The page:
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Italy flight price cap: Where will it apply and will it really make airfares cheaper?

The price cap will apply to domestic flights servicing Sardinia and Sicily.
The price cap will apply to domestic flights servicing Sardinia and Sicily. Copyright Canva
Copyright Canva
By Angela Symons
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Ryanair's CEO has branded Italy’s flight price cap as ‘ridiculous and illegal’.


The Italian government plans to cap domestic flight prices to protect consumers from soaring inflation.

The price of flights has increased dramatically over the last year. Pent-up demand and inflated fuel prices are partly to blame for the sudden spike in costs. But the algorithms airlines use to determine ticket prices have also played a role.

A recent analysis by Italian daily newspaper Corriere della Sera threw this into the spotlight when it revealed that flight prices from Sardinia and Sicily to Rome were as much as 830 per cent above average.

To protect passengers from such inflated costs, the Italian government has approved a decree law that caps domestic airfares connecting the islands with the mainland. It means they can be no more than 200 per cent above average during peak seasons or national emergencies.

Currently, nine out of 10 flights break this rule, according to Corriere della Sera.

The decree also bans the use of ‘dynamic pricing’ determined by automated algorithms on certain routes, if it results in ‘economic damage’ to the customer. It is part of a wider drive by the Italian government to clamp down on the use of AI and protect consumers from unfair business practices.

Airlines have vowed to fight the decree, saying it violates EU regulations.

How do flight price algorithms work?

Airlines use algorithms and AI to set and adjust prices based on demand and data. This is sometimes called ‘dynamic pricing’.

Customer data - like previous searches and purchases - may influence prices, along with length of stay, date of booking and date of travel. There is also some evidence to suggest that flight prices may be higher when booking from an expensive device such as an iPhone over an Android.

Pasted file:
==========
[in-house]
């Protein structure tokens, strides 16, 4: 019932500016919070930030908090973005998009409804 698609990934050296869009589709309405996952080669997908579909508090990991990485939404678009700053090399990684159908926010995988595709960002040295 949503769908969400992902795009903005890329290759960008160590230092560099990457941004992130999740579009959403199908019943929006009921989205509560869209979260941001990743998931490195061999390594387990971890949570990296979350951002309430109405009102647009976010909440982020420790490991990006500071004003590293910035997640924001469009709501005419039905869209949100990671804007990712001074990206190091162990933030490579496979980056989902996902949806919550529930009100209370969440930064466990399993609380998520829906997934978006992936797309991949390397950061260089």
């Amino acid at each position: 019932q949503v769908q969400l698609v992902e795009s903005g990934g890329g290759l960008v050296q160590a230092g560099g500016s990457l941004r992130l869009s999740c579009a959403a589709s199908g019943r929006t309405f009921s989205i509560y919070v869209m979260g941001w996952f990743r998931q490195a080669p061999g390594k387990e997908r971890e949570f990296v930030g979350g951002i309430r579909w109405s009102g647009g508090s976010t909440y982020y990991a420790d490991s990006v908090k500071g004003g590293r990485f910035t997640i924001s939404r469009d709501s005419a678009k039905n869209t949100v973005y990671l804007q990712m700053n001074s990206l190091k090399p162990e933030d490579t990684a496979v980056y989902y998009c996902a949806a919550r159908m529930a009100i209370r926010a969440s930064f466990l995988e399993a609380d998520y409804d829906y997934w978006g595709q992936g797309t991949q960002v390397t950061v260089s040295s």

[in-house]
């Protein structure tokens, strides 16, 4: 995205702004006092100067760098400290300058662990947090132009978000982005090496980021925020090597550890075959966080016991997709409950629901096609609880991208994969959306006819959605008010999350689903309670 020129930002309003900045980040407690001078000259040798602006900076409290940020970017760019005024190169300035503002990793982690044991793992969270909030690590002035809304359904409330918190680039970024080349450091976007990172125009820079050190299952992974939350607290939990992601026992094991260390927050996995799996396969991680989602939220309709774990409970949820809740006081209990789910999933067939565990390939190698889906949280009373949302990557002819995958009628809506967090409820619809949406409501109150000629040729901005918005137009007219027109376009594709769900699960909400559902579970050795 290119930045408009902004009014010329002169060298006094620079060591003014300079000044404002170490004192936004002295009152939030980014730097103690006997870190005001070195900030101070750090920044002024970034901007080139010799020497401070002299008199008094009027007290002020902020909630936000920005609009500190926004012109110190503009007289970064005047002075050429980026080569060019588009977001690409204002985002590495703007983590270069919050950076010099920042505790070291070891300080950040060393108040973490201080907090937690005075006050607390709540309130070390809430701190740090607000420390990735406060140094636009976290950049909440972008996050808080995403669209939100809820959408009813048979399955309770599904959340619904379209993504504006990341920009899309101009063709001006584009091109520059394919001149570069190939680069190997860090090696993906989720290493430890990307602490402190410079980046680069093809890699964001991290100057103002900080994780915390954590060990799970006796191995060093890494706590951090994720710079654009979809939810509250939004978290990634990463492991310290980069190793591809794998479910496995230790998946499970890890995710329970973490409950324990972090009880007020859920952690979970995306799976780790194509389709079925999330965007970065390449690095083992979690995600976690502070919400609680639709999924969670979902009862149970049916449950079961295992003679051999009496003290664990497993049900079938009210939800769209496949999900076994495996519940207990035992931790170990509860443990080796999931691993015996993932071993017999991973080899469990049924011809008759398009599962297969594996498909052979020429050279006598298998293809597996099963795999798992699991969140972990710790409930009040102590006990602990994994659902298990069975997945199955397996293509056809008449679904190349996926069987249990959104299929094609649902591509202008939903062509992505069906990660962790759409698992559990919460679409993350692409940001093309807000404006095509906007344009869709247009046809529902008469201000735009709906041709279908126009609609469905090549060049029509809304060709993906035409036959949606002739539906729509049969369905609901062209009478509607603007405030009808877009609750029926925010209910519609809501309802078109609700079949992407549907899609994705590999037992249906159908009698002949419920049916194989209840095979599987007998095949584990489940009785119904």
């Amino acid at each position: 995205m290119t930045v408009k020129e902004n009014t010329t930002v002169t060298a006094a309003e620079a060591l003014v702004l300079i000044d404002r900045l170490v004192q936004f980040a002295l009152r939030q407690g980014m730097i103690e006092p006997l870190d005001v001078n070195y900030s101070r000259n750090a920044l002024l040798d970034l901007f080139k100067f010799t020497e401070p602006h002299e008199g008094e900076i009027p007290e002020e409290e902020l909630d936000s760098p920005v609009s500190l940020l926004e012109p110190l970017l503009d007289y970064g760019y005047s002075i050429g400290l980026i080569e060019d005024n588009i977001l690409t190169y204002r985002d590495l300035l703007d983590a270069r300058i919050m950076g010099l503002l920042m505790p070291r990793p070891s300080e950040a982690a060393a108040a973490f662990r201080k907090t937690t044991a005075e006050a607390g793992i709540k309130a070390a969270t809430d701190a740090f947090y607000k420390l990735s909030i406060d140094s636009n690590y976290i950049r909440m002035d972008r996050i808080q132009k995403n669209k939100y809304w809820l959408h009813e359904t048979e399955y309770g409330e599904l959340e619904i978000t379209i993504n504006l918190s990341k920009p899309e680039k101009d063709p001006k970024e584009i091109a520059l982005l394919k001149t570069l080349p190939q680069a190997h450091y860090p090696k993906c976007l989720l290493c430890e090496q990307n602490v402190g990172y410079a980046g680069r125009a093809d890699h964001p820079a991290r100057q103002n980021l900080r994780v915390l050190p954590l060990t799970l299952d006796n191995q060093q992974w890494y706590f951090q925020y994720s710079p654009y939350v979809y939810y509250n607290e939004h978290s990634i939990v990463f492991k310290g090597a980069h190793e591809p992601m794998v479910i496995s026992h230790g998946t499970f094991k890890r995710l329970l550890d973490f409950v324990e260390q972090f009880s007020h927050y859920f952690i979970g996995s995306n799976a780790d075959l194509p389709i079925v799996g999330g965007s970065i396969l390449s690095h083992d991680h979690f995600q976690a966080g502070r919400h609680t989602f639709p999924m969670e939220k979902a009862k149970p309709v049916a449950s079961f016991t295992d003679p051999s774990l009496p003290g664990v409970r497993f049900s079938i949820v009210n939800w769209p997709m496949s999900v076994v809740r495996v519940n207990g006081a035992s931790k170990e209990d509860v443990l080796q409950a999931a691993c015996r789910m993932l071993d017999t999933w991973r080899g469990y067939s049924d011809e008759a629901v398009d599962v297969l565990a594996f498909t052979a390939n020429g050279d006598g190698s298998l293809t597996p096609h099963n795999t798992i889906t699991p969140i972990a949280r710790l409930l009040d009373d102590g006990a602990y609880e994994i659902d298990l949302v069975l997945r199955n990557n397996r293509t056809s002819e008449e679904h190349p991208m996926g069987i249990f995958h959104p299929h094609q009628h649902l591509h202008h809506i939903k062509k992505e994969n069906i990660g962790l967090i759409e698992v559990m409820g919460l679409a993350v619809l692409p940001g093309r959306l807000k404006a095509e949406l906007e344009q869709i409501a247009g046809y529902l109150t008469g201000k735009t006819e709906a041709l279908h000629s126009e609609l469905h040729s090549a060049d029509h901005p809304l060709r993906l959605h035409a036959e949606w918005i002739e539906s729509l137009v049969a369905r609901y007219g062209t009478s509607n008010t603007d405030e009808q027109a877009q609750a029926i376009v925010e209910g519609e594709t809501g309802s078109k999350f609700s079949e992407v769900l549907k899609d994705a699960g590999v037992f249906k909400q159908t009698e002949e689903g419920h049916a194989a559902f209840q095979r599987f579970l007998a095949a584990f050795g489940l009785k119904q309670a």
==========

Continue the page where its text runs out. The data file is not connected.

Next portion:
Airline algorithms also take competitors’ fares, peak dates, previous overbooking outcomes (such as the level of passenger no-shows and missed connections), and projected fuel prices into account, among other factors.

Historical data on fares and booking trends for specific routes can also influence ticket pricing, along with live data on ticket sales.

Will Italy’s price cap be effective?

Italy’s price cap and algorithm limits apply specifically to domestic flights servicing Sicily and Sardinia. It aims to protect Italians who are originally from the islands from unfair prices when flying home during peak travel periods.

Ryanair chief executive Eddie Wilson has branded the decree as “ridiculous and illegal”, according to Italian news agency Ansa. He says it goes against EU free market laws and has called for it to be cancelled.

The budget airline’s CEO met with Italy’s Economic Development Minister, Adolfo Urso, on Wednesday “to start a constructive dialogue to reach balanced solutions for passengers and airlines,” the minister tweeted.

Earlier in the week, Urso pledged there would be “no more algorithms and flight auctions”.

Over the next two months, the details of the law will be hashed out. So far, it is unclear whether the baseline for flight price caps will use annual or month by month averages.

Some are sceptical of the law’s efficacy, with president of the National Consumer Union Massimiliano Dona calling the move “smoke and mirrors for citizens” and “an incentive to raise prices”, Italian daily il Fatto Quotidiano reports.

Others have pointed out that airfares priced at 200 per cent of the average would still be high.

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